Americans Are Forgetting What Day It Is During Coronavirus Pandemic, Survey Finds

One in three of those surveyed said they're using snacks as a motivating tool

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If you’re forgetting what day it is during this period of self-isolation due to the COVID-19 pandemic, you’re not alone.

A new survey of 2,000 Americans found that the average American gets confused about what day it is five times every week.

A further 80% said the days are all starting to blur together because of all the time spent indoors.

Conducted by OnePoll on behalf of RXBAR, the results showed that 59% of respondents didn’t even know what day it was when they took the survey.

This confusion may be taking a toll on people’s motivation as well — as 65% of those polled said they’re struggling to stay motivated during self-isolation.

Nearly three-quarters of respondents said they’ve even given up on “real clothes” during self-isolation, opting for loungewear and sweats instead.

But this increased comfort does cause some trouble, as respondents reporting feeling unprepared for a video call for work an average of three times a week because of their attire.

Sixty-nine percent of respondents also shared they’re having a hard time staying focused while working from home.

In order to boost their motivation, half of the respondents said they try to get some exercise whenever they can, and 39% are trying to maintain their usual routines as much as possible.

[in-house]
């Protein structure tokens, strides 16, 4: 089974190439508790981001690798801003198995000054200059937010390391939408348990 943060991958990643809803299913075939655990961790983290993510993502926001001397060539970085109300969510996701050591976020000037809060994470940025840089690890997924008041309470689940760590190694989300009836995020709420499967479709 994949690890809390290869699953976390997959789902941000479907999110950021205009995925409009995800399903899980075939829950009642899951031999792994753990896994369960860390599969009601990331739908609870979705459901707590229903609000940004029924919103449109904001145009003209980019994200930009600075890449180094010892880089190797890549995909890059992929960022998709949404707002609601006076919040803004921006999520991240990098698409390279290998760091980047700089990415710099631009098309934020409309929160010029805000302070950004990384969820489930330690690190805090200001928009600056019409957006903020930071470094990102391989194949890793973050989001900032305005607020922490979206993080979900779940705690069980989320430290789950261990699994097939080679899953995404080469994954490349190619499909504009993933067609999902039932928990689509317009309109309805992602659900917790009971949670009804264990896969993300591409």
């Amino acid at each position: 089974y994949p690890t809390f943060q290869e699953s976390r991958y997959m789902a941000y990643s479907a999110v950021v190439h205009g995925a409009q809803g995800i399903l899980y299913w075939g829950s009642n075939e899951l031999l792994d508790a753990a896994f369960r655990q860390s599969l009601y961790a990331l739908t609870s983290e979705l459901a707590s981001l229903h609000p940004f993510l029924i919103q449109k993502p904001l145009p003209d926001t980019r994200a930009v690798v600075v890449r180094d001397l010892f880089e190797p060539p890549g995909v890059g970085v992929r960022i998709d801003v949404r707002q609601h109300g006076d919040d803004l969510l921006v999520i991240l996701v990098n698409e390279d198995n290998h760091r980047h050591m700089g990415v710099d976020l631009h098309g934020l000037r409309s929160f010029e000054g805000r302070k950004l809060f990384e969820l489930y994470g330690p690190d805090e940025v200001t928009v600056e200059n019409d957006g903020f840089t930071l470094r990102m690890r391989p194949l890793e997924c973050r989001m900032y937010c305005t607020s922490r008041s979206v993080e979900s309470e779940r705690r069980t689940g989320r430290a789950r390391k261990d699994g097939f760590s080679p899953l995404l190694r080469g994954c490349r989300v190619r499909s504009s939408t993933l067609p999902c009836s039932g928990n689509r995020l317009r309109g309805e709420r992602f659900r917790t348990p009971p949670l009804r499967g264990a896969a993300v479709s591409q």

Is food the key to this problem? Over one in three of those surveyed said they’re using snacks as a motivating tool.

In fact, 69% of those surveyed said they blew through their snack stockpile quicker than they planned.

The top reason behind respondents' isolation snacking is having a variety of options, closely followed by easy access and boredom.

All this snacking is leaving respondents frustrated, however, as 65% said they’re upset that they tend to eat all day during their time in self-isolation.

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“With all the time we’re spending at home and the stress we’re facing in our day-to-day lives, it’s not surprising that we’re reaching for snacks more often than we were before,” said Jim Murray, President of RXBAR. “The key is to find a few go-to snacks that you really enjoy and look forward to eating, but that also nourish your body. RXBAR offers the best of both worlds — nutritious with simple, clean ingredients and satisfying with a variety of delicious flavors so you don’t have to compromise.”

Sixty-eight percent of those polled also said they’re craving healthier snacking options more than ever due to their increased time indoors.

And a further seven in 10 respondents also said they’re craving fresh produce more than ever before.

It’s no surprise then, that 69% said they’re trying to adopt healthier snacking habits during their time in self-isolation.

“These are unprecedented times, and we’re all adapting as best we can,” added Murray. “Keeping snacks on hand that you feel good about reaching for can go a long way in finding a routine that works for you and brings a bit of normalcy and comfort into an abnormal situation.”


Trying to exercise when you can - 50%

Maintaining a semblance of your routine - 39%

Using snacks as a motivator - 36%

Maintaining a to-do list - 34%

Having a friend, partner or friend to hold you accountable - 32%

Giving yourself small rewards for your accomplishments - 31%

Getting dress for work like you usually dress for the office - 22%


Variety of snack options - 59%

Close access - 48%

Boredom - 48%

Coping mechanism - 43%

Stress - 25%

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